Some things to read while looking for your helmet.
If you went to bed early last night, you might have missed it, but the Milwaukee Brewers lost 2-1 to the San Diego Padres in 12 innings to snap their four-game winning streak. Adam McCalvy has the MLB.com recap.
Last night was the latest example in an early-season trend that has seen the Brewers struggling to score runs at Miller Park. They’re averaging just over 2.3 runs per game this season and hitting .201/.268/.301 (batting average/on-base percentage/slugging) as a team in 11 games at home, compared to six runs per game and .306/.349/.518 on the road.
The Brewers also lost despite a solid start from Yovani Gallardo, who allowed a single run on five hits and two walks over seven innings despite being hit in the side of his knee by a line drive in the fifth (h/t @AndrewGruman). @MikeVassallo13 notes that Brewers starting pitchers have thrown a quality start (six innings or more, three earned runs or less) in 16 of the team’s 21 games this season.
Alfredo Figaro picked up the loss last night, but his contribution in the game may be felt in the coming days. He worked the 10th, 11th and 12th innings to help save a Brewer bullpen that’s been used pretty heavily in recent games. Tyler Thornburg, Will Smith, Francisco Rodriguez and Wei-Chung Wang all got the night off last night and will likely be available again today.
Other notes from the field:
- Donn Roach, who pitched the 10th and 11th innings for the Padres, picked up his first MLB win (h/t @AdamMcCalvy).
- The Brewers stole four bases last night, including one by Lyle Overbay. That drew the attention of You Can’t Predict Baseball.
- The Italian won the Sausage Race.
The series is now tied at one game apiece and will wrap up tonight when Kyle Lohse takes on Tyson Ross at 7:10 p.m. Corey Brock has the MLB.com preview, and Tim Richer of the Padres blog Chicken Friars has more on what to expect from Ross.
Tonight’s game will be the Brewers’ second without a backup catcher. Before the game yesterday, Major League Baseball handed out suspensions for Sunday’s Brewers/Pirates brawl, and Martin Maldonado was hit the hardest, being sidelined for five games. He accepted that punishment and began serving the suspension immediately. Carlos Gomez was also suspended for three games, and Pirates outfielder Travis Snider and catcher Russell Martin received two games and one game, respectively. Gomez, Snider and Martin are all appealing their punishments and can continue to play until that process is concluded. Gomez’s appeal could drag on for quite some time: Ron Roenicke told @AdamMcCalvy he expects it to be “some weeks” before the hearing.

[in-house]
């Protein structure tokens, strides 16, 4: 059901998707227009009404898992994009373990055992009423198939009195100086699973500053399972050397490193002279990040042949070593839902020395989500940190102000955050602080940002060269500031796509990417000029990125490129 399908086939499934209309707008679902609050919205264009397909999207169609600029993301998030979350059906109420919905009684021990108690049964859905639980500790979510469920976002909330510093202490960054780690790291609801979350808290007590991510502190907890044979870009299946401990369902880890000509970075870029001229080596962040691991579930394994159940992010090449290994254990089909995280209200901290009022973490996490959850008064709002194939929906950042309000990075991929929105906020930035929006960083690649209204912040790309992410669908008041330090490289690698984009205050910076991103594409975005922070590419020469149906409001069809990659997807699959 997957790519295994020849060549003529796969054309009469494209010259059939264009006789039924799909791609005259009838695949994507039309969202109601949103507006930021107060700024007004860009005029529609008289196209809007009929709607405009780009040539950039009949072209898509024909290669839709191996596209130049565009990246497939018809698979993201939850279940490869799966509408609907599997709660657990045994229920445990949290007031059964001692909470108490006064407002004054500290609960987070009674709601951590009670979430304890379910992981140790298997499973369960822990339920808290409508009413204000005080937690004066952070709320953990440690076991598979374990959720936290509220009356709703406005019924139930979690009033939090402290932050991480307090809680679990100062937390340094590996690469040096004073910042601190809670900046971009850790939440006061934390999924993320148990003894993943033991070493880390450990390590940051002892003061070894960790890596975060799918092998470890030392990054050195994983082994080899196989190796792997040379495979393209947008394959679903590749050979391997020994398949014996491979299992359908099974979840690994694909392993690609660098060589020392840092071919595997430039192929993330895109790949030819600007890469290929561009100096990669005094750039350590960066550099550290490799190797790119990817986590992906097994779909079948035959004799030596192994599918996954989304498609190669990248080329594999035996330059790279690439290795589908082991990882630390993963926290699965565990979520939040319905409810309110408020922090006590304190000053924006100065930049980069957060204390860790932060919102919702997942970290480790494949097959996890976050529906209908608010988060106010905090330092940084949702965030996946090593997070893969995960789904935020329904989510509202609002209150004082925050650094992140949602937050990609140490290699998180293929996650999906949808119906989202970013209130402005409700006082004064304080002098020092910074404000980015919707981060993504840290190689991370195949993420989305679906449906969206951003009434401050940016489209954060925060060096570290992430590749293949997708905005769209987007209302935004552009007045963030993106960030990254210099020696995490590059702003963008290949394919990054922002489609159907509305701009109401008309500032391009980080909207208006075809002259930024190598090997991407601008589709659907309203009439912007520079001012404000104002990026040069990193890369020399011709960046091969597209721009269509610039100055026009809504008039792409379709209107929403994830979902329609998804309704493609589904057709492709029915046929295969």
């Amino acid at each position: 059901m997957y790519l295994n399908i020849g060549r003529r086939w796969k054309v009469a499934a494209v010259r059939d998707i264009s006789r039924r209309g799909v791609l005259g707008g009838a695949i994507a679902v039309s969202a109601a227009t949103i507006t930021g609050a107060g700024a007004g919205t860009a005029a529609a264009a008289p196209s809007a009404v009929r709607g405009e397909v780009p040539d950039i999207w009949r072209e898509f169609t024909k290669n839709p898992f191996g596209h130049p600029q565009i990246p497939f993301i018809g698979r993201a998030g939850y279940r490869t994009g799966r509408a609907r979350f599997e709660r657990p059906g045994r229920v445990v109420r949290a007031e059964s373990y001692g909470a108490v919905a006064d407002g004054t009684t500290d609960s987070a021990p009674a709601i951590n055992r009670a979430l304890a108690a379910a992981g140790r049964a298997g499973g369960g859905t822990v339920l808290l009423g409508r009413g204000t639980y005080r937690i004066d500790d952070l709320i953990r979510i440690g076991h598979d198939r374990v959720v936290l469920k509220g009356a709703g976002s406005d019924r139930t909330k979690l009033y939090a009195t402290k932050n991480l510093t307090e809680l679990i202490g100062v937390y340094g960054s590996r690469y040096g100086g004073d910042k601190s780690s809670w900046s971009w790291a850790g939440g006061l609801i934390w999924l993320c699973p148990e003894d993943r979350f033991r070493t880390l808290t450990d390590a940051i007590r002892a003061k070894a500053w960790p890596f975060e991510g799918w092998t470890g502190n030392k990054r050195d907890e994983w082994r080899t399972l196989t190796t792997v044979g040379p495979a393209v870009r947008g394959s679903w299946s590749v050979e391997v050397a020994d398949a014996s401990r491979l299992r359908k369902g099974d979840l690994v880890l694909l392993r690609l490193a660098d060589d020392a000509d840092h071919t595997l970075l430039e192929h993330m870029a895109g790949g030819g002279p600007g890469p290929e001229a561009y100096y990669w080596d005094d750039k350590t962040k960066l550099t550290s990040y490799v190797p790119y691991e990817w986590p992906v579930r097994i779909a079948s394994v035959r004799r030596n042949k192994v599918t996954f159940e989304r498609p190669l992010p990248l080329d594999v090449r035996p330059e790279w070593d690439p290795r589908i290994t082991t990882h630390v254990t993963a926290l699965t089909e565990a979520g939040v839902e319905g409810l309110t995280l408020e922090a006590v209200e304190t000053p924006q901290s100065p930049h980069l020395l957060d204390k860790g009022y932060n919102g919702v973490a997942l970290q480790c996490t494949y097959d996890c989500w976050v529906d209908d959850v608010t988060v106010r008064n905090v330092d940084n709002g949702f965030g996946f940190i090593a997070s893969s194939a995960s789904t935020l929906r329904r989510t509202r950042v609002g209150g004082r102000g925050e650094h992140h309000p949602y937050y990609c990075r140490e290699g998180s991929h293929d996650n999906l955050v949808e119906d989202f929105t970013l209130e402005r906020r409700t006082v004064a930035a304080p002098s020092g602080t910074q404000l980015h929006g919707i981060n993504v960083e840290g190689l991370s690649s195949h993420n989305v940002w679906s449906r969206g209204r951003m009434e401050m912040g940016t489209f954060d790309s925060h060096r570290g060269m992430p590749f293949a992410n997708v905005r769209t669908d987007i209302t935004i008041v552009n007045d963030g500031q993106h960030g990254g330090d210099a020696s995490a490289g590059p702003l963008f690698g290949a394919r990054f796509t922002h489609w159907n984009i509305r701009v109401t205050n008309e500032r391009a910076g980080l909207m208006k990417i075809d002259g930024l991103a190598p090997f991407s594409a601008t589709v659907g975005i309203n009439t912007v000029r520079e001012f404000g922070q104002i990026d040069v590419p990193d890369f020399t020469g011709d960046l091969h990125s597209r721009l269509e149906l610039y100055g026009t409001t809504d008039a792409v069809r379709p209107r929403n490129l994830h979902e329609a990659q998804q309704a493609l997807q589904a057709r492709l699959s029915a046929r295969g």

Assuming his suspension is not completely eliminated, Gomez will be sidelined for disciplinary reasons for the second time in less than a year. At least one poll suggests Brewers fans don’t want him to change, though: As of this writing, 79 percent of voters at this Brew Crew Ball post say Gomez doesn’t need to calm down.
Long after any suspension is over, though, Gomez’s antics will likely be held up by opposing fans and national media as a sign of the Brewers’ perceived “disrespect” of the game of baseball. If you only click one link in today’s Mug, it should be Badgernoonan of Ron Roenicke Stole My Baseball’s guide to rooting for the “evil” Brewers.
Of course, the Brewers wouldn’t be seen as being a stain on the integrity of the game if they weren’t winning. They’re still the best team in baseball (by record, anyway) following last night’s loss, and R.J. Anderson of Baseball Prospectus has a look at how they’ve done it.
Francisco Rodriguez has been a pretty significant part of this hot start, recording saves in eight of the first 15 wins. Curt Hogg of Disciplies of Uecker has a guide to appreciating his early success.
Meanwhile, Jean Segura has not added much to the equation to this point. He went 0-for-5 last night to lower his batting line to .232/.259/.293 and @MSimonESPN notes that he’s dead last in all of baseball in a statistic called “well-hit average” or WHAV (h/t BBTF).